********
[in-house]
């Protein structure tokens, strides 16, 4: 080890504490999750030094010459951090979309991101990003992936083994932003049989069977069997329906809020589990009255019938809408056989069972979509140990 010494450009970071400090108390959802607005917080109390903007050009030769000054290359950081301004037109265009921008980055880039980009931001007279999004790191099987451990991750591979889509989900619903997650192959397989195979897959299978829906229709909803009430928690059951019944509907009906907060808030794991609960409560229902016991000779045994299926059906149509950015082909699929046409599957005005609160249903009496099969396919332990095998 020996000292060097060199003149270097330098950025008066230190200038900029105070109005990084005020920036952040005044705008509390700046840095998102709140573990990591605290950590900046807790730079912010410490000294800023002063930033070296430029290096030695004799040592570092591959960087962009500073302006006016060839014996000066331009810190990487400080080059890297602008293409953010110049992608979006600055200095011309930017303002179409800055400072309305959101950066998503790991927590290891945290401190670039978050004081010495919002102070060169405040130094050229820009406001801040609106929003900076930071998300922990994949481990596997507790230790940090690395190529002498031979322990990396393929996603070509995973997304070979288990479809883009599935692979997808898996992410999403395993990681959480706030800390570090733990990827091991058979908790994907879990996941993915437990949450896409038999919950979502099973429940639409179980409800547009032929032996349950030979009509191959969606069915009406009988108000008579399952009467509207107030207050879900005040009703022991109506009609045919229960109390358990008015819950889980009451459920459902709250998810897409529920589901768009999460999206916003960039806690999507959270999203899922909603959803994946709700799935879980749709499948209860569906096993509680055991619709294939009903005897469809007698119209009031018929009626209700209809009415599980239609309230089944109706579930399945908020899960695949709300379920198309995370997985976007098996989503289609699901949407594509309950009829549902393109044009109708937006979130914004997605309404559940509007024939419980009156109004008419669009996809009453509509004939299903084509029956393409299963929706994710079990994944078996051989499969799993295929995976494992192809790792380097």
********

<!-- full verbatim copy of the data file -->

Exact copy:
[in-house]
């Protein structure tokens, strides 16, 4: 080890504490999750030094010459951090979309991101990003992936083994932003049989069977069997329906809020589990009255019938809408056989069972979509140990 010494450009970071400090108390959802607005917080109390903007050009030769000054290359950081301004037109265009921008980055880039980009931001007279999004790191099987451990991750591979889509989900619903997650192959397989195979897959299978829906229709909803009430928690059951019944509907009906907060808030794991609960409560229902016991000779045994299926059906149509950015082909699929046409599957005005609160249903009496099969396919332990095998 020996000292060097060199003149270097330098950025008066230190200038900029105070109005990084005020920036952040005044705008509390700046840095998102709140573990990591605290950590900046807790730079912010410490000294800023002063930033070296430029290096030695004799040592570092591959960087962009500073302006006016060839014996000066331009810190990487400080080059890297602008293409953010110049992608979006600055200095011309930017303002179409800055400072309305959101950066998503790991927590290891945290401190670039978050004081010495919002102070060169405040130094050229820009406001801040609106929003900076930071998300922990994949481990596997507790230790940090690395190529002498031979322990990396393929996603070509995973997304070979288990479809883009599935692979997808898996992410999403395993990681959480706030800390570090733990990827091991058979908790994907879990996941993915437990949450896409038999919950979502099973429940639409179980409800547009032929032996349950030979009509191959969606069915009406009988108000008579399952009467509207107030207050879900005040009703022991109506009609045919229960109390358990008015819950889980009451459920459902709250998810897409529920589901768009999460999206916003960039806690999507959270999203899922909603959803994946709700799935879980749709499948209860569906096993509680055991619709294939009903005897469809007698119209009031018929009626209700209809009415599980239609309230089944109706579930399945908020899960695949709300379920198309995370997985976007098996989503289609699901949407594509309950009829549902393109044009109708937006979130914004997605309404559940509007024939419980009156109004008419669009996809009453509509004939299903084509029956393409299963929706994710079990994944078996051989499969799993295929995976494992192809790792380097």